“The Pour House is probably doing something on cask,” Jake says. “Your brewers have put together a few things for us. Your sours do really well there.”

The Pour House also does buck-a-shuck oysters, and they like to market Cape May IPA along with that — our flagship IPA pairs beautifully with oysters.

“Those pictures look great together,” Tim says.

While we were at the Haddonfield P.J.’s location, we feasted on quite a bit of food, and all of it was fantastic. The menus are, for the most part, uniform throughout each location, with a monthly special menu. However, the original location has a few items on the menu that have been there since the very beginning — “grandfathered in,” if you will.

P.J.'s Lancaster Interior“It’s higher-end pub food,” said our Social Media and Design Alchemist Courtney Rosenberg. “I wouldn’t say that it’s straight-up pub food because when you think of pub food, you think everything’s fried, everything’s played out, but this is higher-end, fresh, and you can tell that there’s care behind it.”

“We try to be innovative,” Jessica said. “Like with the Buffalo Cauliflower, it’s trendy, but it’s also very much us. It’s Buffalo, it has that ‘healthy halo’. Our culinary team tries very hard to keep things fresh, and that’s why we develop new things, to try things differently. We’ll take successful things from the special menu and move it to the placemat menu.”

Jessica points to P.J.’s Stingers — hand-breaded chicken tenders, deep fried and tossed in any of P.J.’s wing sauces — as a recent transfer to the placemat menu. We sampled them in their Sweet Chili sauce — fantastic!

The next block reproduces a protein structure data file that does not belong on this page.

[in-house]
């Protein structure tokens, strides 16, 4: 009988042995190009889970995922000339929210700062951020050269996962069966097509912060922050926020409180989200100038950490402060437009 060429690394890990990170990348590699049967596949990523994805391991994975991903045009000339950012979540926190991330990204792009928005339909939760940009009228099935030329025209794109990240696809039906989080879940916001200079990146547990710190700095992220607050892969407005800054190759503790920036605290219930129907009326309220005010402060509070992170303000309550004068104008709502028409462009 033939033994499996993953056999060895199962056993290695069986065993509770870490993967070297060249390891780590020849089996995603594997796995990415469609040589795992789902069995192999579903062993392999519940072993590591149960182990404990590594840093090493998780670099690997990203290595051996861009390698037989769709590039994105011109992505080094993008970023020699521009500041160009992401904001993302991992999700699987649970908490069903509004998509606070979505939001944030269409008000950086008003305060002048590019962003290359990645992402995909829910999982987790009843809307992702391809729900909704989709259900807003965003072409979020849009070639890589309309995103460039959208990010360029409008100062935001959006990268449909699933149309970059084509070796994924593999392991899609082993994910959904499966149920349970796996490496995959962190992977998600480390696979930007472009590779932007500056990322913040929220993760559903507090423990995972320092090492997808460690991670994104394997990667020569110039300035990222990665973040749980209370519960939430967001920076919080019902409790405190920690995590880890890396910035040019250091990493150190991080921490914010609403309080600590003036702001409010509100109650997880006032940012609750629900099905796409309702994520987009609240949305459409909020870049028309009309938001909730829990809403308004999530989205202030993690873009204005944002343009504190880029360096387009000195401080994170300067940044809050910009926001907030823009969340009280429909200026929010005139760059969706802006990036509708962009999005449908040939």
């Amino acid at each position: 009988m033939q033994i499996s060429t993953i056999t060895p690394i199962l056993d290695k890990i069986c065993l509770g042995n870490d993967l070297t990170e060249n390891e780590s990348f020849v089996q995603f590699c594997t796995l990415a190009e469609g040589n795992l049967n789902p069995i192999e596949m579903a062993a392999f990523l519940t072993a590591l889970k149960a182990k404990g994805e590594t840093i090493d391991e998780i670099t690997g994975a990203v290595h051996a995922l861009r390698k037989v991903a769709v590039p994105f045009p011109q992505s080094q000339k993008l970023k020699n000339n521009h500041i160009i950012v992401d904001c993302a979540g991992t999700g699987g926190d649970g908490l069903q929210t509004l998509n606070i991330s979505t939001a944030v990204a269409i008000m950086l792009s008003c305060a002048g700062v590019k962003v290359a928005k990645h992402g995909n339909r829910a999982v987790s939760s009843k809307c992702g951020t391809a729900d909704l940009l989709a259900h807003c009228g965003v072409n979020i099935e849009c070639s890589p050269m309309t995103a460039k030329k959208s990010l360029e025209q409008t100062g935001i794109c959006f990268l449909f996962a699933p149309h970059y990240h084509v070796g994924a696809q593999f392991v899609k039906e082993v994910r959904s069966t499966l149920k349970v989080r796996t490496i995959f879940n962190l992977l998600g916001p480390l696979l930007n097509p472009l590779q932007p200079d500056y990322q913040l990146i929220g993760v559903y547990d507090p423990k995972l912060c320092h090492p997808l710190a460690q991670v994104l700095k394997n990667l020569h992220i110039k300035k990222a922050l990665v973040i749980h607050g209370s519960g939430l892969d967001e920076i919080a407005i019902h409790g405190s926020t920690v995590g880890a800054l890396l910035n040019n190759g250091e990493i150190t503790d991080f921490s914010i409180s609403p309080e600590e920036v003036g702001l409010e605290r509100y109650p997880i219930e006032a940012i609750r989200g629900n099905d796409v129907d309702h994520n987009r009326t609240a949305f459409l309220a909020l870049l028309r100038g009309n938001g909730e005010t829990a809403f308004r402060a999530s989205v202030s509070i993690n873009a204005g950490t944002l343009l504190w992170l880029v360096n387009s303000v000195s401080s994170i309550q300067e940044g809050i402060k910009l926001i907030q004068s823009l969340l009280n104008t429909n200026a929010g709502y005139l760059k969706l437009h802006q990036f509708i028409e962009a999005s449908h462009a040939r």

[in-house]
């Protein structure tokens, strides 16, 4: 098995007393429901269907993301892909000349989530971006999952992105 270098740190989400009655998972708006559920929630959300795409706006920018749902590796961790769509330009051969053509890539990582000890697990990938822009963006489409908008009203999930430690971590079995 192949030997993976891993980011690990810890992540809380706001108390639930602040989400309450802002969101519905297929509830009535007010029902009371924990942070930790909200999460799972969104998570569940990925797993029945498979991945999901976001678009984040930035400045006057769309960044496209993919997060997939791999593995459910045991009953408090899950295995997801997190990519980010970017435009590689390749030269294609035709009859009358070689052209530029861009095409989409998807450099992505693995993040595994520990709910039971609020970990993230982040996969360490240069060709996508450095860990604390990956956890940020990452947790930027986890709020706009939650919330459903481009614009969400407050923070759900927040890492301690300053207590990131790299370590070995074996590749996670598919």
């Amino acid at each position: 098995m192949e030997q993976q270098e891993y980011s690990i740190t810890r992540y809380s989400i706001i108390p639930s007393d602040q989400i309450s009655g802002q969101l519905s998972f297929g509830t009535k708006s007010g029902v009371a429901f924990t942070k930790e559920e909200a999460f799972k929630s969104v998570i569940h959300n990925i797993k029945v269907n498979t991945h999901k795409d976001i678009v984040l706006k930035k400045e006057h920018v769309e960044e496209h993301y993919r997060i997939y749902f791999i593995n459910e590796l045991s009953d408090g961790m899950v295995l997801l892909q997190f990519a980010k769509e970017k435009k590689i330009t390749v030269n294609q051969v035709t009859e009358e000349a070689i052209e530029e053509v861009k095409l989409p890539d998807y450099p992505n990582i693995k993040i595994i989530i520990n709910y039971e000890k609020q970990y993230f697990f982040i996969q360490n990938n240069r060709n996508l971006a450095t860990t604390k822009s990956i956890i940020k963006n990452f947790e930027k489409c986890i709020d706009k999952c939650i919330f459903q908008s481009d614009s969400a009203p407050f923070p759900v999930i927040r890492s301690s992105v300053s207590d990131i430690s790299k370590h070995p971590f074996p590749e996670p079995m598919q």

IMG_2280 (1)“It’s a great product,” she says, “especially for those of us who like our wings at home, only. It’s a good way to taste it, and now it’s on our main menu and it’s doing just as well as it did when it was on our special menu.”

Yet, the wings at P.J.’s are one of their main draws. They have twelve wing sauces — Mild, Hot, and Inferno, then everything ranging from Chipotle BBQ to Garlic Parm to Kickin’ Korean — and a “wing of the month.”

“Ragin’ Cajun!” Jessica says, jokingly affecting a Louisiana drawl.

The wings are served “classic or naked,” with the classic wings lightly dusted with flour. We opted for the Garlic Parm sauce, which was excellent.

P.J.'s Newtown Square (Empty Bar)Alicia sampled the Grilled Chicken and Strawberry Salad off the special menu. Fresh, brightly-colored strawberries dotted a bed of ruby arcadian greens, clementine segments, goat cheese, and toasted almond, tossed in a delicious honey-mint vinaigrette.

We even sampled the Beyond™ Burger — a plant-based burger “that looks, cooks, and satisfies like beef.” It’s a fantastic beef substitute for a diehard vegetarian who misses the taste or for someone watching their weight.

Beyond the food, beyond the beer, beyond the cocktails and the locations and the wine, sitting with the crew from P.J.’s, you can immediately tell that these people have pride in what they do. Jake’s literally married into the company. Jessica and Tim not only know their stuff, but obviously love it.

IMG_2261“It’s fun to tell people that you work here,” Jessica says.

“I get that every day,” Jake says. “‘That sounds like such a fun job! How do I get that?’”

We know the feeling. When you work for Cape May Brewing Company, your friends say the same thing.

We noticed a number of parallels between the two organizations — from the rapid growth trajectory to the fact that Joe Flacco is a regular at the Haddonfield location — his younger brother Mike was an intern here last summer.

But the biggest parallel is the feeling of family. We’re one big family here at CMBC, and we’re honored to have been invited into the P.J. Whelihan’s family.

For more information on P.J. Whelihan’s, see their website at pjspub.com.